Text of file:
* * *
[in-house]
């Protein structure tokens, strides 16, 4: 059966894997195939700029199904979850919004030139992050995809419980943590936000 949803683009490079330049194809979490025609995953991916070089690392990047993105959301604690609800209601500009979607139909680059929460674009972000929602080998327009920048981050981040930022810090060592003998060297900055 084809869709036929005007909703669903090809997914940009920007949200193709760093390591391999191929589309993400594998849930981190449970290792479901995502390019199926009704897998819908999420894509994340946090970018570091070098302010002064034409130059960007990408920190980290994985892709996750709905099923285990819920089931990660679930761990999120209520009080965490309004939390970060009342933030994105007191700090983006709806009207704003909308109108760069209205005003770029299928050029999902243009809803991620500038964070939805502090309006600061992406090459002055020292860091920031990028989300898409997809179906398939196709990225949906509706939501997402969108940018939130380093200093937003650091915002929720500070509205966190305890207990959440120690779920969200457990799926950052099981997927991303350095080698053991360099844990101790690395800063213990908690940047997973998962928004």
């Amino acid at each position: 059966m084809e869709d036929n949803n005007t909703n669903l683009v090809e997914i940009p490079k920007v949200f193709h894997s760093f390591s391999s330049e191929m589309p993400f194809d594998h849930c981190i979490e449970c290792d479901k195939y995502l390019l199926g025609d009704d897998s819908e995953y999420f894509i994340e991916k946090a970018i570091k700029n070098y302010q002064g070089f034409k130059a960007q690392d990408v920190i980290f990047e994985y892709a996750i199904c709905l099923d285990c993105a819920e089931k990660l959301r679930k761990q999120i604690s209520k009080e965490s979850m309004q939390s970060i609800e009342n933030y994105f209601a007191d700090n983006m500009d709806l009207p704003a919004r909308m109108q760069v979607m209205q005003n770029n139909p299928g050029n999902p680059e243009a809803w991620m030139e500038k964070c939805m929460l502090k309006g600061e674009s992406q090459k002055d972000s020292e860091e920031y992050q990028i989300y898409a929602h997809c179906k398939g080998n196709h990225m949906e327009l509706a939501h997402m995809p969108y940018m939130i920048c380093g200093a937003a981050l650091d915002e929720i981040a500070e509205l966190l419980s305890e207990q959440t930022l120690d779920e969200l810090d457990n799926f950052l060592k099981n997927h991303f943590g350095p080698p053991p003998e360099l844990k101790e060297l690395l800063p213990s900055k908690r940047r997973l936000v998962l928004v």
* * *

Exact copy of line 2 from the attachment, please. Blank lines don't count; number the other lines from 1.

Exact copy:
């Protein structure tokens, strides 16, 4: 059966894997195939700029199904979850919004030139992050995809419980943590936000 949803683009490079330049194809979490025609995953991916070089690392990047993105959301604690609800209601500009979607139909680059929460674009972000929602080998327009920048981050981040930022810090060592003998060297900055 084809869709036929005007909703669903090809997914940009920007949200193709760093390591391999191929589309993400594998849930981190449970290792479901995502390019199926009704897998819908999420894509994340946090970018570091070098302010002064034409130059960007990408920190980290994985892709996750709905099923285990819920089931990660679930761990999120209520009080965490309004939390970060009342933030994105007191700090983006709806009207704003909308109108760069209205005003770029299928050029999902243009809803991620500038964070939805502090309006600061992406090459002055020292860091920031990028989300898409997809179906398939196709990225949906509706939501997402969108940018939130380093200093937003650091915002929720500070509205966190305890207990959440120690779920969200457990799926950052099981997927991303350095080698053991360099844990101790690395800063213990908690940047997973998962928004």